Speaking on the eve of his 70th birthday, Britain’s best-loved
living painter said the proliferation of iPods – Apple has sold
more than 100 million worldwide – and other digital music players
has combined with a decline in art education to create a “fallow
period of painting”.
“We are not in a very visual age,” Hockney said. “I think it’s
all about sound. People plug in their ears and don’t look much,
whereas for me my eyes are the biggest pleasure
iPods to blame for total eclipse of the art, says Hockney – Digital Music:
With all respect to the venerable Hockney, this is a load of tripe. if anything, we are in a more visual age than anything else and perhaps listening should be higher on the agenda. if anything is to blame for declining visual values then advertising would have to be a bigger culprit, causting people to glaze over visuals and actively work to ignore them.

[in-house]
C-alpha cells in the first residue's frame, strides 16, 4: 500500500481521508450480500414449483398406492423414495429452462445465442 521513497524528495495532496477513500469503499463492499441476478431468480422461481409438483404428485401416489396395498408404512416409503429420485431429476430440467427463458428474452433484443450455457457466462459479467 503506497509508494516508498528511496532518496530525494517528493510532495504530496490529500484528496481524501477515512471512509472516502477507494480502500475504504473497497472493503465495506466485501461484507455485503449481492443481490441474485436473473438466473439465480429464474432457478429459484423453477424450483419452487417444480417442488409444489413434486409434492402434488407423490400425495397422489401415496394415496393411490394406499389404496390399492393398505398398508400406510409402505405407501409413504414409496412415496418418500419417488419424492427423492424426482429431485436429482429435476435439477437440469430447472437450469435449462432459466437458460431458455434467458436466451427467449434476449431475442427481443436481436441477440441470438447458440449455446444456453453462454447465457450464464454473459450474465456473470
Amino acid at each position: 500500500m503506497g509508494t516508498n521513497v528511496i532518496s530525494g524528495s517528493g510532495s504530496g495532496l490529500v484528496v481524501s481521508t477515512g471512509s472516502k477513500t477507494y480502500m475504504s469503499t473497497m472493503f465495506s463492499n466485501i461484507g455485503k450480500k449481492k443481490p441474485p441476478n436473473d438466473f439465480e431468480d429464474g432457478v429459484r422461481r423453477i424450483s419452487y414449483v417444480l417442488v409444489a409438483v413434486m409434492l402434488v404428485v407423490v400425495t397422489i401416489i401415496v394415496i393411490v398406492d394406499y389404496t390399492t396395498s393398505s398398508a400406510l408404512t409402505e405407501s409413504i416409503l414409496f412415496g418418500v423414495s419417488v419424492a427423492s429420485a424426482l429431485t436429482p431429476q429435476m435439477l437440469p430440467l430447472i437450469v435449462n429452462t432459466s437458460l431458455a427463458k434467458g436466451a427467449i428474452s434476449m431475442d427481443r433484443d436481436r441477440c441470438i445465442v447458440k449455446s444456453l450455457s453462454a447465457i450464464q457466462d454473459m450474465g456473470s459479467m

for me, art is greatly enhanced by music. not only in the viewing, where it can add more weight to an exhibition or installation, but also in it’s creation. I can personally say that my iPod has set my art free. I need music when I work and being able to plug in my iPod means I can paint whenever I please, in the afternoon or at 4am! (and it happens a lot – inspiration strikes me at night). Because the sound is delivered straight into my brain via my beautiful skullcandys I transport with the music and find myself in a purely creative place of my choosing. music influences my style, the techniques I use and even the things I try.